Indigenous women and women landless farmers play a central role in defending forest ecosystems from governments who want to sell them to the highest bidder and mutinationals who want use them for the production of biofuels and to extract other resources including water, tropical hardwoods (which take hundreds of years to grow a few inches) as well as oil and other minerals. The action by Via Campesina women in Brazil, who destroyed the Aracruz Celulosa substitution for eucalyptus, was a victorious example of women playing a leading role in defending the biosphere. Women of many indigenous communities are also central to the defence of ancestral lands.

  • Diminishing energy consumption by ending wasteful production including the arms industry, nuclear industry, advertising and the explosion of air transport
  • For localisation of production, including agriculture
  • End the use of harmful energy sources and expand sustainable energy
  • Free and adequate public transport
Women and the Economic Crisis


Neoliberal globalisation has resulted in a vast expansion of insecure jobs with short-term contracts and the massive extension of part-time work. At the same time, the informal economy has spread from the countries of the south to parts of the north and to sectors that were previously part of the formal economy.

The majority of those who work in the informal economy are women and children. For example, 1-2% of the urban populations of the world make some sort of living from collecting and reselling waste on landfill sites. The majority of these are women and children. The demand from industry for recycled paper, especially from China, has already begun to fall as a result of the recession, which means the price for these products is falling significantly, and therefore so is the ability of those sectors of the population who live by collecting and reselling them to survive.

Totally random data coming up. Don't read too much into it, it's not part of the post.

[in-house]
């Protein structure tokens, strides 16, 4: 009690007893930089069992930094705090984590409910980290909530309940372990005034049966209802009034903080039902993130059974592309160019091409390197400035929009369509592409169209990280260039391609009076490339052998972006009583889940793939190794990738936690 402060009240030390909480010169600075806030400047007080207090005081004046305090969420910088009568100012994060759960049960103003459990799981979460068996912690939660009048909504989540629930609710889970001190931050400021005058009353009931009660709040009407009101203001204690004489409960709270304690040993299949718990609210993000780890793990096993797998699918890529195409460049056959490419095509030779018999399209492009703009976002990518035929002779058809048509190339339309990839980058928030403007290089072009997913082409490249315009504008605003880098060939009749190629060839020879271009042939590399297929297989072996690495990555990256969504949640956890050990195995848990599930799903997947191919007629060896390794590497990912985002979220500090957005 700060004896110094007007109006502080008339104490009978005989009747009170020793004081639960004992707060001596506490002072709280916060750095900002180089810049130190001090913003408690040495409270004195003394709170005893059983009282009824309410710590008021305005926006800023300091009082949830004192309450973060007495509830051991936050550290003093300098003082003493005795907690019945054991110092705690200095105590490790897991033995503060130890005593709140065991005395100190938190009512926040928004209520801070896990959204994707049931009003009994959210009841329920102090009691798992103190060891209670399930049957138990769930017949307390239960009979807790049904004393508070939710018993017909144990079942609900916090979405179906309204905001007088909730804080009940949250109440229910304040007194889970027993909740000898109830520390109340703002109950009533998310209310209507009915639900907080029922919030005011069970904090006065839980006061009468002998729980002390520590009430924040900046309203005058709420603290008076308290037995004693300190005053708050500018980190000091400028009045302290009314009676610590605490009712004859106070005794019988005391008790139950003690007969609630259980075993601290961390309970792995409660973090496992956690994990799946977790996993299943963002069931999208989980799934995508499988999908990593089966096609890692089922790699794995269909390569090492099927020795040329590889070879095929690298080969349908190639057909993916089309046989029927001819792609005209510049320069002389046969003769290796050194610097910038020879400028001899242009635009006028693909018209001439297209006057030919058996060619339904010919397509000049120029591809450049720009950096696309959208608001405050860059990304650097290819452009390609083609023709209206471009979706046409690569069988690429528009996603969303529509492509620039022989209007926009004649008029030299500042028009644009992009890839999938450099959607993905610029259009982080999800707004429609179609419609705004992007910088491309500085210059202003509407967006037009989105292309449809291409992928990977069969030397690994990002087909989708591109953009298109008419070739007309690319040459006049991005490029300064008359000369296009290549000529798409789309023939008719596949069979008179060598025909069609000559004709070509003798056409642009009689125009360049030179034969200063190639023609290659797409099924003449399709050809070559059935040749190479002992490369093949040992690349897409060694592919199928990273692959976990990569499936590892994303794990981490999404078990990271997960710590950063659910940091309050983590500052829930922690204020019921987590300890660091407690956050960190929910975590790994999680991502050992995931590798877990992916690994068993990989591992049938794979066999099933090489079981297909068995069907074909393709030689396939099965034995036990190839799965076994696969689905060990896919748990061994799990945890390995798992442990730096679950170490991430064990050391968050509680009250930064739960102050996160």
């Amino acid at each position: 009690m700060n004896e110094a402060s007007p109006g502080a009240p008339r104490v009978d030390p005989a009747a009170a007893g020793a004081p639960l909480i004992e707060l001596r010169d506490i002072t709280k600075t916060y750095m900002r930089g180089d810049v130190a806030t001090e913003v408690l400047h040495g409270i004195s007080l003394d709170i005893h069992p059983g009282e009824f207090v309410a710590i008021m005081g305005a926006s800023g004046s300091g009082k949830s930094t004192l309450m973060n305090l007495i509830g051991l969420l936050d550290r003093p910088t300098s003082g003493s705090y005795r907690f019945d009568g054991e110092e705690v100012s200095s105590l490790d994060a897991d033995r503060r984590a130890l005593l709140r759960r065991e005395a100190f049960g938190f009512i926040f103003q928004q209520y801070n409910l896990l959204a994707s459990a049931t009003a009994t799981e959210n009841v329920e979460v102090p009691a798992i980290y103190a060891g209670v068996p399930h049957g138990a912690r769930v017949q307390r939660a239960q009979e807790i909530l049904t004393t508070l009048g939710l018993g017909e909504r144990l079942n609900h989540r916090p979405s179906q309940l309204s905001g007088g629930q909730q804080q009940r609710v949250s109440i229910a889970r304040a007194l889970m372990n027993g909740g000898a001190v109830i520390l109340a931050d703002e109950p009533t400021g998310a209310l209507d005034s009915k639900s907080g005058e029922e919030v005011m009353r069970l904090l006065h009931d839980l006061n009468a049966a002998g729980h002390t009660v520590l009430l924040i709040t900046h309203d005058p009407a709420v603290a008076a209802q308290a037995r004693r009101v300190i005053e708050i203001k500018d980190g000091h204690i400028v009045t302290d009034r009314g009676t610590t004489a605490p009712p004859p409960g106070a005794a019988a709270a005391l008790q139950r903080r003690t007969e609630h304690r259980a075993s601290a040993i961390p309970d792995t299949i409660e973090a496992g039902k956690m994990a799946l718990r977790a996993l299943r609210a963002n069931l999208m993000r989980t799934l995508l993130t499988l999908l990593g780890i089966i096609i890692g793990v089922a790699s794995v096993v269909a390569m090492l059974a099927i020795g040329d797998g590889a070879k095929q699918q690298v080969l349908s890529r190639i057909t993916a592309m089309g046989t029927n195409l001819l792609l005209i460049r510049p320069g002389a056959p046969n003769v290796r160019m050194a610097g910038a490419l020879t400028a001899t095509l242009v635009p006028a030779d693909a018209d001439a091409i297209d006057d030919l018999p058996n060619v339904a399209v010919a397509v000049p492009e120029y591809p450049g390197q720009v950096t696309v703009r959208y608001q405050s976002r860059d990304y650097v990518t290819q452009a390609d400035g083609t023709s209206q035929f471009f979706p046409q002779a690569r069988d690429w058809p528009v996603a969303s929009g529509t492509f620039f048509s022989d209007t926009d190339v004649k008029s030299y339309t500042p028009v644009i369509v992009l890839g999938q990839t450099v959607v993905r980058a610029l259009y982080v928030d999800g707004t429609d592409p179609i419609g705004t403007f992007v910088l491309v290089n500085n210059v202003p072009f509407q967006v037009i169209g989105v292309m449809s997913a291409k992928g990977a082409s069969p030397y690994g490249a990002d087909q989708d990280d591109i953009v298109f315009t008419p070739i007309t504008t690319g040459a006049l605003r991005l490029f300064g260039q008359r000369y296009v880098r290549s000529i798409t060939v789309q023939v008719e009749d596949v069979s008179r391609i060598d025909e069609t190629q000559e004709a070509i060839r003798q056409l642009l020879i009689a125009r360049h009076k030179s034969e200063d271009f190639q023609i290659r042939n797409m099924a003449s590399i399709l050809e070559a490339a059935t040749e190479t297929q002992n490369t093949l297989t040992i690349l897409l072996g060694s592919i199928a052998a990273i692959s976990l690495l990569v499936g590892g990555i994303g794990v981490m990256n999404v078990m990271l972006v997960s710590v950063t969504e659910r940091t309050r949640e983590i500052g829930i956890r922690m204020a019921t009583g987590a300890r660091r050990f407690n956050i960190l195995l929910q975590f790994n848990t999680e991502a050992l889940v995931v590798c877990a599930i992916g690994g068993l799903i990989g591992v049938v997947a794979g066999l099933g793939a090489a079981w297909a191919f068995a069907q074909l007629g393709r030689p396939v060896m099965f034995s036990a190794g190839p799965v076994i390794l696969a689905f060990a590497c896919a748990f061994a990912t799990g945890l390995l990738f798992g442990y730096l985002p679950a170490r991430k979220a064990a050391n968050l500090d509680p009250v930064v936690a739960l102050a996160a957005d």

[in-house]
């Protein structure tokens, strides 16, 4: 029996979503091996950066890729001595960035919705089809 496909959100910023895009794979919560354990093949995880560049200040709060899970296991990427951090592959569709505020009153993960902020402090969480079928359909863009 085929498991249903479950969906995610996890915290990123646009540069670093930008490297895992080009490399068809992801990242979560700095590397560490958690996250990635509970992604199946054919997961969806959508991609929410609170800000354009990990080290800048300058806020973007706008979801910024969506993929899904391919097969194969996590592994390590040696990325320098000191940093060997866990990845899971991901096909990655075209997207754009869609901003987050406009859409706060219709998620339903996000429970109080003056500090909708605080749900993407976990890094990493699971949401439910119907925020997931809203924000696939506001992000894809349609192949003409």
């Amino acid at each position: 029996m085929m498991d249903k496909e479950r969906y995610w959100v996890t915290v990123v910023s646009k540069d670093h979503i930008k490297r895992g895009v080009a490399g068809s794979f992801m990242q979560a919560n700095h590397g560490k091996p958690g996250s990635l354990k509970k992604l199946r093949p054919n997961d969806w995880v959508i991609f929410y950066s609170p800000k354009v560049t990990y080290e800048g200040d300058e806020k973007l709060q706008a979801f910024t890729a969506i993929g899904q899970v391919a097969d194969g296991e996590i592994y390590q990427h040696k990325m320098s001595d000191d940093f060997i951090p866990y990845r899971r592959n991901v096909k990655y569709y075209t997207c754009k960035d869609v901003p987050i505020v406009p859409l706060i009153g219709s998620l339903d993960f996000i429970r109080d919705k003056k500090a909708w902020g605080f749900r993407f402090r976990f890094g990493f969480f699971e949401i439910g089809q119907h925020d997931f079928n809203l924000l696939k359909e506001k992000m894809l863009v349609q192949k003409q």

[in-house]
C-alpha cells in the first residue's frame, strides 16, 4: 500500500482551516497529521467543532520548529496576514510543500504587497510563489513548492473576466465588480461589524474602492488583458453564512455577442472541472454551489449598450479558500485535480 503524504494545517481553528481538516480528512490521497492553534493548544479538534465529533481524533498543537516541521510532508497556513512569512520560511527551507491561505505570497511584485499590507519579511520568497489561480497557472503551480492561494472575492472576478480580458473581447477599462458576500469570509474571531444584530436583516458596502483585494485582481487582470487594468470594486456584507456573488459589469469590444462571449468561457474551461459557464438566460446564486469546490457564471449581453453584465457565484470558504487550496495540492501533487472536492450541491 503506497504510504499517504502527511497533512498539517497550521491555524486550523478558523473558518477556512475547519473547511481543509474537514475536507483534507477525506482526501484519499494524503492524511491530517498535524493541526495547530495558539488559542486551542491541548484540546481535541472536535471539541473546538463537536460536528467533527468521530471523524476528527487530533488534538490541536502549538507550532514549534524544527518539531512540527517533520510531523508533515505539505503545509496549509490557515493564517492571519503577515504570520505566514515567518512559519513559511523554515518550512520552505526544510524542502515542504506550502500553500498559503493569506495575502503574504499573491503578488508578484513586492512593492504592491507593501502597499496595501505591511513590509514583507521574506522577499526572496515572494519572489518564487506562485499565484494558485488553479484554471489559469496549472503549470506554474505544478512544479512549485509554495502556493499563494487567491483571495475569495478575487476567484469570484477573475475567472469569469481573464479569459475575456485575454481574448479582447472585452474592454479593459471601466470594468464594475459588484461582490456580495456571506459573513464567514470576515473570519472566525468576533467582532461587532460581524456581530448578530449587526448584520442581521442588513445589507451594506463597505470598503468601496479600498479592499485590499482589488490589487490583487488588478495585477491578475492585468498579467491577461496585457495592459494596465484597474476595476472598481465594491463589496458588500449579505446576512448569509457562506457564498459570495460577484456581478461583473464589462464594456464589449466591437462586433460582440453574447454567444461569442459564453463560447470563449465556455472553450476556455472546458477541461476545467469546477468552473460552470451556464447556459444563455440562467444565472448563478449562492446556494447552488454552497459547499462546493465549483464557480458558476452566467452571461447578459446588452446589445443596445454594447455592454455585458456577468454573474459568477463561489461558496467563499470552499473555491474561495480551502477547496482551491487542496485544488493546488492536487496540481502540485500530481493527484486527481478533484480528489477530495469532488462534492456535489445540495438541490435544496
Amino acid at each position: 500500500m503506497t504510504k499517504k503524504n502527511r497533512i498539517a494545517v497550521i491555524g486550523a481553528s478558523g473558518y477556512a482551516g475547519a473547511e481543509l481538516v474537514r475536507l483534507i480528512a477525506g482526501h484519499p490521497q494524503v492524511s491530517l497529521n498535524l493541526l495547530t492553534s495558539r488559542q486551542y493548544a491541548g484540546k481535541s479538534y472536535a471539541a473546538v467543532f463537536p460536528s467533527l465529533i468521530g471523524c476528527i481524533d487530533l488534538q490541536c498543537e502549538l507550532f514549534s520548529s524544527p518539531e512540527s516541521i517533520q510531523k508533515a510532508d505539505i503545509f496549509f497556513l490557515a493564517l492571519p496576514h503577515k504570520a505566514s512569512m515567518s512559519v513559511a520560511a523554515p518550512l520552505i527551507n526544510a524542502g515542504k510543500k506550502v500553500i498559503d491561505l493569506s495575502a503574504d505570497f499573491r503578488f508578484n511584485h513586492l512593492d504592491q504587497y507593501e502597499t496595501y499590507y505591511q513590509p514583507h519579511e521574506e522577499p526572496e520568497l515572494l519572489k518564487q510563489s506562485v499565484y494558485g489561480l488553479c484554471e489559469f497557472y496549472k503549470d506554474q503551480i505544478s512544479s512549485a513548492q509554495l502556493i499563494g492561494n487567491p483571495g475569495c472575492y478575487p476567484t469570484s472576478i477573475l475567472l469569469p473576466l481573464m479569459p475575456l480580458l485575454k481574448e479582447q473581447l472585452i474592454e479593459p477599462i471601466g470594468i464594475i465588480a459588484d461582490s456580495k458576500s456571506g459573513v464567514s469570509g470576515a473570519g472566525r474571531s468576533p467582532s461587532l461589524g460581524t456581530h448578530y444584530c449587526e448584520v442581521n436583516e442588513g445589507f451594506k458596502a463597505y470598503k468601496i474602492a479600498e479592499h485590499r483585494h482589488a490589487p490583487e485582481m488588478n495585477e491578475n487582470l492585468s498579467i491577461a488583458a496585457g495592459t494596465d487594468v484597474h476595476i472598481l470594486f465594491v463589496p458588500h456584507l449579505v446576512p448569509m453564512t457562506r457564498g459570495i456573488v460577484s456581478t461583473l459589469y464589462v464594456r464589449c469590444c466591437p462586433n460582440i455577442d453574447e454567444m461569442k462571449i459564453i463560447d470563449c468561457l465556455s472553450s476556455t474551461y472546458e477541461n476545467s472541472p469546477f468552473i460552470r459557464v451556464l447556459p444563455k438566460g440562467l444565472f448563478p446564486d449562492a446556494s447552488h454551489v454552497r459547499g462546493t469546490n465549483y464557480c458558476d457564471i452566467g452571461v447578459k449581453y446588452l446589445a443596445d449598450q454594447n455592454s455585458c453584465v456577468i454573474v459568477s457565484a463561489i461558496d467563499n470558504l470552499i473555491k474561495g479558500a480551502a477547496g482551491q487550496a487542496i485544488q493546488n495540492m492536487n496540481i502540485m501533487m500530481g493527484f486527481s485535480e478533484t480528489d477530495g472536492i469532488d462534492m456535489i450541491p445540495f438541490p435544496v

In a recession, informal sector jobs are lost at the same time that some previously in the formal sector move into the informal sector. In the south some export-oriented industries like textiles where large numbers of women have been employed have grown rapidly: in Africa for example 100,000 new jobs were created over the last 7 years. But demand has reduced as a result of the economic crisis. In the Philippines, 42,000 jobs in textiles, semiconductor and conductor industries, where a majority of workers are women, were lost in one day (Oxfam report, Paying the Price for the Economic Crisis, March 2009).

Export manufacturing is, of course, an area where workers have virtually no rights, so most of the women who have lost their jobs in this sector have received no redundancy pay or social security benefits. Even where there is supposedly a legal right to them, where there is no worker’s organisation to ensure that this happens, the bosses ignore their legal obligations.

The growth of microcredit has been important in allowing some economic independence for growing numbers of women in the south. But the recession means that its availability is severely reduced, which will have a negative impact on women’s economic and therefore social and political independence.

In terms of job losses in the formal sector, the crisis has so far impacted differently on women in different countries. The motor industry —where it exists, one of the hardest hit sectors— is generally male-dominated. In some places, generally those countries of the advanced capitalist world where the recession has already hit deeply, we have already seen big job losses in the service sector where a majority of workers are women. In countries where this has not yet happened, the service sector will be next.

Though statistics on global rates of unemployment for women and men are difficult to find, it seems that so far the differential rate of unemployment has not increased; it will, however, as the crisis has more impact on the service sector. Oxfam says the majority of jobs lost in the south are women’s, while in the US, female unemployment rose faster than male in May 2009 (5.6% for women, 4.1% for men - Womenstake.org)